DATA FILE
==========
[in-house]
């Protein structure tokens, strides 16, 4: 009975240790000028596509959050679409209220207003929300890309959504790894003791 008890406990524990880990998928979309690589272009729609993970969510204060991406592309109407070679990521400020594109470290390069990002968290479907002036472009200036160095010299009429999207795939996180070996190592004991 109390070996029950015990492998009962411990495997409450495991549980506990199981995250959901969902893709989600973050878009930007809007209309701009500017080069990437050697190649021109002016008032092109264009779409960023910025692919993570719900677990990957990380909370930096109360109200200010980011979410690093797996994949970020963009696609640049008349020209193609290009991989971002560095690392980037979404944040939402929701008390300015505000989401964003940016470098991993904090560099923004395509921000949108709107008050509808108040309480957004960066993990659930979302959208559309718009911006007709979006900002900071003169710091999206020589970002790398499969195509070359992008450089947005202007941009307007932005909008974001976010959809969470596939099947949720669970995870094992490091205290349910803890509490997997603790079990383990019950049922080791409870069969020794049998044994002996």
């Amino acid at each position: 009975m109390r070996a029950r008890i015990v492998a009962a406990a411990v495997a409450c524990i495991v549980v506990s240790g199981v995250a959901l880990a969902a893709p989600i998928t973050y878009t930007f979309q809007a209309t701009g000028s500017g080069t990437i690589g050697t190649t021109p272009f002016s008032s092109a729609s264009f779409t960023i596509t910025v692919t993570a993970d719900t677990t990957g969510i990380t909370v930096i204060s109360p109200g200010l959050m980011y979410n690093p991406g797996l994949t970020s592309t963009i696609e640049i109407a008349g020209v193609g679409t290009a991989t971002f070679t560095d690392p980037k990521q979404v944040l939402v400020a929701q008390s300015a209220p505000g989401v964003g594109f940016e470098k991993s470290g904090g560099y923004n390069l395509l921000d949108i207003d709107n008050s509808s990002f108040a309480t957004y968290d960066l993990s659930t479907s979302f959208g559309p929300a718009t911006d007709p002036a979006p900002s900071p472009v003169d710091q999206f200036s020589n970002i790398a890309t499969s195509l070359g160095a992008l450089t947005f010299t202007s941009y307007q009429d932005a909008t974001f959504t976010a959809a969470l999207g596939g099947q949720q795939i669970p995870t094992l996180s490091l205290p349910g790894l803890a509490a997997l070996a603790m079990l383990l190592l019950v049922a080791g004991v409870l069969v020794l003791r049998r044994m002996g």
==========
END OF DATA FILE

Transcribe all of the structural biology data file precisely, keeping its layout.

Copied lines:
[in-house]
């Protein structure tokens, strides 16, 4: 009975240790000028596509959050679409209220207003929300890309959504790894003791 008890406990524990880990998928979309690589272009729609993970969510204060991406592309109407070679990521400020594109470290390069990002968290479907002036472009200036160095010299009429999207795939996180070996190592004991 109390070996029950015990492998009962411990495997409450495991549980506990199981995250959901969902893709989600973050878009930007809007209309701009500017080069990437050697190649021109002016008032092109264009779409960023910025692919993570719900677990990957990380909370930096109360109200200010980011979410690093797996994949970020963009696609640049008349020209193609290009991989971002560095690392980037979404944040939402929701008390300015505000989401964003940016470098991993904090560099923004395509921000949108709107008050509808108040309480957004960066993990659930979302959208559309718009911006007709979006900002900071003169710091999206020589970002790398499969195509070359992008450089947005202007941009307007932005909008974001976010959809969470596939099947949720669970995870094992490091205290349910803890509490997997603790079990383990019950049922080791409870069969020794049998044994002996």
């Amino acid at each position: 009975m109390r070996a029950r008890i015990v492998a009962a406990a411990v495997a409450c524990i495991v549980v506990s240790g199981v995250a959901l880990a969902a893709p989600i998928t973050y878009t930007f979309q809007a209309t701009g000028s500017g080069t990437i690589g050697t190649t021109p272009f002016s008032s092109a729609s264009f779409t960023i596509t910025v692919t993570a993970d719900t677990t990957g969510i990380t909370v930096i204060s109360p109200g200010l959050m980011y979410n690093p991406g797996l994949t970020s592309t963009i696609e640049i109407a008349g020209v193609g679409t290009a991989t971002f070679t560095d690392p980037k990521q979404v944040l939402v400020a929701q008390s300015a209220p505000g989401v964003g594109f940016e470098k991993s470290g904090g560099y923004n390069l395509l921000d949108i207003d709107n008050s509808s990002f108040a309480t957004y968290d960066l993990s659930t479907s979302f959208g559309p929300a718009t911006d007709p002036a979006p900002s900071p472009v003169d710091q999206f200036s020589n970002i790398a890309t499969s195509l070359g160095a992008l450089t947005f010299t202007s941009y307007q009429d932005a909008t974001f959504t976010a959809a969470l999207g596939g099947q949720q795939i669970p995870t094992l996180s490091l205290p349910g790894l803890a509490a997997l070996a603790m079990l383990l190592l019950v049922a080791g004991v409870l069969v020794l003791r049998r044994m002996g």